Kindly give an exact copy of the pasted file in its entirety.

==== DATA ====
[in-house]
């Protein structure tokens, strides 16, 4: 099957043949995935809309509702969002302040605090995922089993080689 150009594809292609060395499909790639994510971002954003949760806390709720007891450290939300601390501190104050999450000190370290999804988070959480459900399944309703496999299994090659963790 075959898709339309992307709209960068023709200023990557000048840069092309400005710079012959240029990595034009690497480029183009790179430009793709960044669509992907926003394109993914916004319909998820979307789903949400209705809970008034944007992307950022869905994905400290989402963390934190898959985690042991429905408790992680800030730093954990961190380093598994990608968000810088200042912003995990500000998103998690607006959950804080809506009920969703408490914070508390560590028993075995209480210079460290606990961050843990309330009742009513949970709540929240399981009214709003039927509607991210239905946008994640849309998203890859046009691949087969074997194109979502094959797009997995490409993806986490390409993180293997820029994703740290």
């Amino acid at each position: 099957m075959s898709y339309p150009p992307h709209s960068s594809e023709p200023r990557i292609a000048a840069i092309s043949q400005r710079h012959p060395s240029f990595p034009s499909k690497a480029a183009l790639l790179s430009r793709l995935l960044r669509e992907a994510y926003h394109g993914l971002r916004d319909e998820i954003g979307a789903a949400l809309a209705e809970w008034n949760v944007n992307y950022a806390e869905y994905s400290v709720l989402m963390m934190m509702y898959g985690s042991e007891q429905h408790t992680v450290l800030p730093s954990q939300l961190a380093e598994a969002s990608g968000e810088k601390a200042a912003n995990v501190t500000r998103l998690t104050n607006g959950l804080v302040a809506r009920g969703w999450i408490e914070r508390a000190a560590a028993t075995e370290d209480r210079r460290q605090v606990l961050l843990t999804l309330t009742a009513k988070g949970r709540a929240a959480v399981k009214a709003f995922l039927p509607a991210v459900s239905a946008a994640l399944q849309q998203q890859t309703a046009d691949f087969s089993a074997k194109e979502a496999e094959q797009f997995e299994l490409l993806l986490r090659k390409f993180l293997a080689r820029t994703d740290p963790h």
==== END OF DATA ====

[in-house]
């Protein structure tokens, strides 16, 4: 099957043949995935809309509702969002302040605090995922089993080689 150009594809292609060395499909790639994510971002954003949760806390709720007891450290939300601390501190104050999450000190370290999804988070959480459900399944309703496999299994090659963790 075959898709339309992307709209960068023709200023990557000048840069092309400005710079012959240029990595034009690497480029183009790179430009793709960044669509992907926003394109993914916004319909998820979307789903949400209705809970008034944007992307950022869905994905400290989402963390934190898959985690042991429905408790992680800030730093954990961190380093598994990608968000810088200042912003995990500000998103998690607006959950804080809506009920969703408490914070508390560590028993075995209480210079460290606990961050843990309330009742009513949970709540929240399981009214709003039927509607991210239905946008994640849309998203890859046009691949087969074997194109979502094959797009997995490409993806986490390409993180293997820029994703740290």
């Amino acid at each position: 099957m075959s898709y339309p150009p992307h709209s960068s594809e023709p200023r990557i292609a000048a840069i092309s043949q400005r710079h012959p060395s240029f990595p034009s499909k690497a480029a183009l790639l790179s430009r793709l995935l960044r669509e992907a994510y926003h394109g993914l971002r916004d319909e998820i954003g979307a789903a949400l809309a209705e809970w008034n949760v944007n992307y950022a806390e869905y994905s400290v709720l989402m963390m934190m509702y898959g985690s042991e007891q429905h408790t992680v450290l800030p730093s954990q939300l961190a380093e598994a969002s990608g968000e810088k601390a200042a912003n995990v501190t500000r998103l998690t104050n607006g959950l804080v302040a809506r009920g969703w999450i408490e914070r508390a000190a560590a028993t075995e370290d209480r210079r460290q605090v606990l961050l843990t999804l309330t009742a009513k988070g949970r709540a929240a959480v399981k009214a709003f995922l039927p509607a991210v459900s239905a946008a994640l399944q849309q998203q890859t309703a046009d691949f087969s089993a074997k194109e979502a496999e094959q797009f997995e299994l490409l993806l986490r090659k390409f993180l293997a080689r820029t994703d740290p963790h």